Verifying benchmarks with ministat
Most people know to benchmark to verify performance improvements, but comparing a handful of results isn't enough. You need to be sure your results are statistically significant. ministat is a tool written by Poul-Henning Kamp that determines if two result sets are statistically significant and display the difference in performance between the two.
I recently used ministat to measure performance changes for my GVL release patch for Ruby's Zlib extension. The patch will allow multiple zlib or gzip streams to be deflated or inflated in parallel. I was asked to show any performance difference because the GVL release/acquire can be expensive depending upon the work done without the GVL.
I posted a video showing the difference between inflating very large files, but what about single-threaded use of Zlib? What about the worst case? While parallel processing of large streams is great, it shouldn't overly penalize single-thread or small-stream processing. I ran several benchmarks of single-threaded use to show minimal difference, but in the worst-case benchmarks I couldn't be sure there was any significant performance change.
For simplicity I'll only be mentioning inflate from here on, but the same loop handles inflate and deflate of gzip, zlib and raw deflate streams identically.
While the Zlib extension is written in C, I've written this in roughly equivalent ruby while hand-waving over some of the details of how libz works since they're unimportant to the performance comparison. Before my patch run loop looked like this:
setup_input_buffer stream setup_output_buffer stream loop do status = inflate stream schedule_another_thread return output_buffer if status == STREAM_END if status == BUF_ERROR then expand_output_buffer stream next else # handle other errors end end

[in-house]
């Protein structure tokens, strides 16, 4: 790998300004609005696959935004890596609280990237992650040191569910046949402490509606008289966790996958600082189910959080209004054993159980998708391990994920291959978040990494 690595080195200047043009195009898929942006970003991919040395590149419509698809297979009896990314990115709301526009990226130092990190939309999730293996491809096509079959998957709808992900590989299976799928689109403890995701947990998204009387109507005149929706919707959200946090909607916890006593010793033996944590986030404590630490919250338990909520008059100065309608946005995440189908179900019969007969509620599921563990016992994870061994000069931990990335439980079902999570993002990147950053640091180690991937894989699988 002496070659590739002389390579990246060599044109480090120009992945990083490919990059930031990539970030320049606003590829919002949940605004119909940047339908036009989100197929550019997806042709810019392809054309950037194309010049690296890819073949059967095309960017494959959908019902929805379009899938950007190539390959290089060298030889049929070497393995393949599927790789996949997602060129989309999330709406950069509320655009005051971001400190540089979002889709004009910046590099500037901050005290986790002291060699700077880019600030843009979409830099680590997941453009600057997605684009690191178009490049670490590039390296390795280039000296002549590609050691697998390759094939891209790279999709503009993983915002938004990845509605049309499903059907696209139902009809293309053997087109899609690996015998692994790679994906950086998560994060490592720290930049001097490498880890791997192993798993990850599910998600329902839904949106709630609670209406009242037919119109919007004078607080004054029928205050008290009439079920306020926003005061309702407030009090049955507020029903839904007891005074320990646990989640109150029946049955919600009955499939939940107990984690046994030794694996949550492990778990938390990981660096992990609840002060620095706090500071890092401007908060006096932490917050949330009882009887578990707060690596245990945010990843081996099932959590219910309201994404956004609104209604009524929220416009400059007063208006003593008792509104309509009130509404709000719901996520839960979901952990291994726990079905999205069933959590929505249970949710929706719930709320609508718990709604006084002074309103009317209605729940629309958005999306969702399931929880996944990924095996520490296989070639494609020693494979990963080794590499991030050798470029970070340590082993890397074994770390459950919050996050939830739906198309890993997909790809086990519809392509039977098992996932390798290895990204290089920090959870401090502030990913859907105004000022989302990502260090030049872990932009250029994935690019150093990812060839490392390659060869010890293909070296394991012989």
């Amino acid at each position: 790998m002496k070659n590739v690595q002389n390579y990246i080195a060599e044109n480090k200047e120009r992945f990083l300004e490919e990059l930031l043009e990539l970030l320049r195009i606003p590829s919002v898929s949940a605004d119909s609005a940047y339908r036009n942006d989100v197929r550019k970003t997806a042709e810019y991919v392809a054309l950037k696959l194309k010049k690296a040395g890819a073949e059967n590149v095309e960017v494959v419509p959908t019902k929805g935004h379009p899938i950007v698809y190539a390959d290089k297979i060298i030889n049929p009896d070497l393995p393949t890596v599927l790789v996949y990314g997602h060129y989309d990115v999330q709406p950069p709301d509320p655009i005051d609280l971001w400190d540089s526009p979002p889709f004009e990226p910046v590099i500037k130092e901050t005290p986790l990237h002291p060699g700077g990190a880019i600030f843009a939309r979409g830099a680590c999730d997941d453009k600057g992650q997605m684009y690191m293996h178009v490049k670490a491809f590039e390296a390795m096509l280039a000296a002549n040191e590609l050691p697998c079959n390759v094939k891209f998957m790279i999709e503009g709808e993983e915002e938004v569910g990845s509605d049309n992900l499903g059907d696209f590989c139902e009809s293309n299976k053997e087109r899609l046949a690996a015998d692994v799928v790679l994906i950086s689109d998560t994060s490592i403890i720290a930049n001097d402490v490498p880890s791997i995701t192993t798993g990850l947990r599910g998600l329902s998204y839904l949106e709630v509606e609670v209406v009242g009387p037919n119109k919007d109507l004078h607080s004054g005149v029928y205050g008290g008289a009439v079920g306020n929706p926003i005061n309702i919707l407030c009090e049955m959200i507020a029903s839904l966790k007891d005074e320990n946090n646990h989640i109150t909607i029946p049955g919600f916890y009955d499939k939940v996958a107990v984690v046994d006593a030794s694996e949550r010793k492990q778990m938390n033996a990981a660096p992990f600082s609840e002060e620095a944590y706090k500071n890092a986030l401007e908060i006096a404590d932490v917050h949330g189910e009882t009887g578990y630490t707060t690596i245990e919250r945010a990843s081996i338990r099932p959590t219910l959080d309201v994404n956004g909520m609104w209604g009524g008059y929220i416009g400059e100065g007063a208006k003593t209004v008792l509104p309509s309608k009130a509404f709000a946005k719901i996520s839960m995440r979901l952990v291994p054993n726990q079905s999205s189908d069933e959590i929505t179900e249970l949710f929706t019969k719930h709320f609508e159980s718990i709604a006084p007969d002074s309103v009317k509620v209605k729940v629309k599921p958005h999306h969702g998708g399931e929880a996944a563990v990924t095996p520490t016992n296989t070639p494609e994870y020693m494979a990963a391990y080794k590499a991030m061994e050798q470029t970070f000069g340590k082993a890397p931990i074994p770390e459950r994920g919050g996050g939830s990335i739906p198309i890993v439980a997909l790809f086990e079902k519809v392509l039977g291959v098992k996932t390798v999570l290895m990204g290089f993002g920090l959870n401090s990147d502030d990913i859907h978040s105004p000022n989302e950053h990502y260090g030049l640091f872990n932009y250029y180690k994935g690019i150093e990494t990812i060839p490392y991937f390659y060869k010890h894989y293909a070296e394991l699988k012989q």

First the input and output buffers are set up. The input buffer contains the deflated string to be inflated and the output buffer will contain the inflated string. The default output buffer size is 1024 bytes.
Inside the loop inflate is called which will expand as much of the input stream as will fit in the output buffer, then ruby is given the chance to schedule another thread to provide fairness, then errors are checked.
BUF_ERROR indicates there isn't enough room in the output buffer and more space needs to be added. The expand_output_buffer function adds up to another 16KB to the output buffer. Combined with scheduling another thread each time inflate returned, fairness is provided.
With my patch the run loop looks something like this:
setup_input_buffer stream setup_output_buffer stream release_GVL do until interrupted do status = inflate stream return output_buffer if status == STREAM_END if status == BUF_ERROR then expand_output_buffer_without_GVL stream next else # … end end end
The differences are releasing the GVL, the interrupted flag and the change in expanding the output buffer.